This sequel to Bo at Ballard Creek (2013) continues the adventures of the 5-year-old gamine and her “two papas,” Alaskan gold miners in the late 1920s.
Bo’s outsized dads, who adopted her in infancy, are loving and hardworking. The conclusion of the first novel saw the family welcoming another child and relocating. In their new town they meet generous, kindly (with one exception) neighbors of various ethnicities. The children explore, make new friends and begin home-schooling. As before, the pacing is leisurely, and much is conveyed through clear exposition that evokes time and place well. Mild expletives and some mentions of smoking and drinking fill in a slightly rough-and-tumble background appropriate to the setting, and some darker elements encroach in the form of a character later revealed to be the victim of heartbreaking abuse. Then, Bo’s friend says the N-word, eliciting an adult’s firm rebuke. (The author’s note explains that at the time, the word was nonchalantly used.) Main characters are well-drawn, but some are stock—the jolly, Yiddish-speaking shopkeeper and the Japanese brothers with broken English feel tired.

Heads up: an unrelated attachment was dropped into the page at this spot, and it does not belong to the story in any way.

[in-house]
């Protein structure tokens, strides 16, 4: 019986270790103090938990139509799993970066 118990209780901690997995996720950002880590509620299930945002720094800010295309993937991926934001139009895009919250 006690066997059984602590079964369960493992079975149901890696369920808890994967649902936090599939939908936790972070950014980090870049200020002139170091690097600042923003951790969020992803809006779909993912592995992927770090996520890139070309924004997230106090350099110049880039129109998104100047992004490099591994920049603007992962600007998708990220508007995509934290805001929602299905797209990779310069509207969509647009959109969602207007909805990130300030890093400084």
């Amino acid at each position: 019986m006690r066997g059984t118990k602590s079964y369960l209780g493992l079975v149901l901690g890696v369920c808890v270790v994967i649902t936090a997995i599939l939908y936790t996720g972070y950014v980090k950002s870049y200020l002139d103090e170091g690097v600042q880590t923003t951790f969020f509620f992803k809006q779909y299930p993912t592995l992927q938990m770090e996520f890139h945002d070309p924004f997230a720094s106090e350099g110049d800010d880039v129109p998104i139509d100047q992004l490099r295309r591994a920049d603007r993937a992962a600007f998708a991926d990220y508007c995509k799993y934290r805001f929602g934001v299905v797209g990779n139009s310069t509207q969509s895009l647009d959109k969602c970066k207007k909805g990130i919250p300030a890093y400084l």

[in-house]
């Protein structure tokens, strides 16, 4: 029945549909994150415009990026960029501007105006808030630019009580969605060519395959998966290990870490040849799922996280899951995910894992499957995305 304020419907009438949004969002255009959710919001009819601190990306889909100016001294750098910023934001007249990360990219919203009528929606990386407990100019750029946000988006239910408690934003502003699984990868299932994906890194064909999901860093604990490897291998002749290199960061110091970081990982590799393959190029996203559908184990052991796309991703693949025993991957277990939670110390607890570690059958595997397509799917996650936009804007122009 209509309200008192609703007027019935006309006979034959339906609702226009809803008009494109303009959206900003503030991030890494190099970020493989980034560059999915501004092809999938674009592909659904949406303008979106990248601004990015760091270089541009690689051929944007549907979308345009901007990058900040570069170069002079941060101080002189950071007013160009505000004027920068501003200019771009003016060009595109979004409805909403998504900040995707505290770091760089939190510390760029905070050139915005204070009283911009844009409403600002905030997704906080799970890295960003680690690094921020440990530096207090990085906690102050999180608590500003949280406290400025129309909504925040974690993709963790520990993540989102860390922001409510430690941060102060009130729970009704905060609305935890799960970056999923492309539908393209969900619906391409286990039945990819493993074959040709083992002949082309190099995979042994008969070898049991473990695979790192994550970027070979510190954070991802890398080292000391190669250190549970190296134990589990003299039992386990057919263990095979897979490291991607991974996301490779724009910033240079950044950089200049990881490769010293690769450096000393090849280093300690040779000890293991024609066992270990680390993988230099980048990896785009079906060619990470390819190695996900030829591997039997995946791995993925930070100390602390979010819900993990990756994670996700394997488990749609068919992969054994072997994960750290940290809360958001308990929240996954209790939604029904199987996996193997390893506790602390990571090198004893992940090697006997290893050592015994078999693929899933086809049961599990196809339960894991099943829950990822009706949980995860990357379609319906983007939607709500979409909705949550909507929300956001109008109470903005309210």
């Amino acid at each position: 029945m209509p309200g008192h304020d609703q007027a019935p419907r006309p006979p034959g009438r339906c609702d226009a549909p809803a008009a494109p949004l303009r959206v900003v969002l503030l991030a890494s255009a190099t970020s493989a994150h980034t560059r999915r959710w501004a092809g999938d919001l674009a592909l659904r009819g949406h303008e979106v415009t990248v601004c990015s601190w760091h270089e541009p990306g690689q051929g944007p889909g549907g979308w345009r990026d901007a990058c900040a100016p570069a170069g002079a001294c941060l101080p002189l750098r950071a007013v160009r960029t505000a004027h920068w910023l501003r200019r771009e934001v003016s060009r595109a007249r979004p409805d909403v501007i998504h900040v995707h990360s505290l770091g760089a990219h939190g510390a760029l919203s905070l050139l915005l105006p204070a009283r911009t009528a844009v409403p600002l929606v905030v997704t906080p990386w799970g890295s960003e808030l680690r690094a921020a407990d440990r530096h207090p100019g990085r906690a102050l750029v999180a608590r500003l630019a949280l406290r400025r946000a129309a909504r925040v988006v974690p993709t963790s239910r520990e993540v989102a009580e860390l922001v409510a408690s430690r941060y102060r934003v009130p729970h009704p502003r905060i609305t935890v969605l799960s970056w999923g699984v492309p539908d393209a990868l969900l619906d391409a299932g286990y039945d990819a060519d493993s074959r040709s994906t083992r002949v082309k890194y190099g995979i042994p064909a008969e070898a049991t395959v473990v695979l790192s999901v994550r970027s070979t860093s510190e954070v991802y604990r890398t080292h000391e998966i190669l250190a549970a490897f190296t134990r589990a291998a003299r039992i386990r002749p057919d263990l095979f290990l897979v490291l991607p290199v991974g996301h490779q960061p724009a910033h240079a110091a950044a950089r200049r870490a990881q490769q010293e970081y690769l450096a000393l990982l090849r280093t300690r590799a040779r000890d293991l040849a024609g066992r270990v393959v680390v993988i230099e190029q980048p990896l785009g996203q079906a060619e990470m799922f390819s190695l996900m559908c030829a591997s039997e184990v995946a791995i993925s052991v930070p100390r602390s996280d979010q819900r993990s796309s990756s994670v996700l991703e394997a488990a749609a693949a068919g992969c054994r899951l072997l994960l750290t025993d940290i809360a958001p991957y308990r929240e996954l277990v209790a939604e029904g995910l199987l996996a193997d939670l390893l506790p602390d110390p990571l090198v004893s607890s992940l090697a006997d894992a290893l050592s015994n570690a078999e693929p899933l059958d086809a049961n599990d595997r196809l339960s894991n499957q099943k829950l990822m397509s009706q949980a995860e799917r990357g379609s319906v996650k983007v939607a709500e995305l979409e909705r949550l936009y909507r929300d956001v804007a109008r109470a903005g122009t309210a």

Overall, another warm and charming outing, and the family's move to a different town and larger, permanent home is a satisfying ending—though Bo’s ever changing family dynamic may summon another sequel. (Historical fiction. 8-12)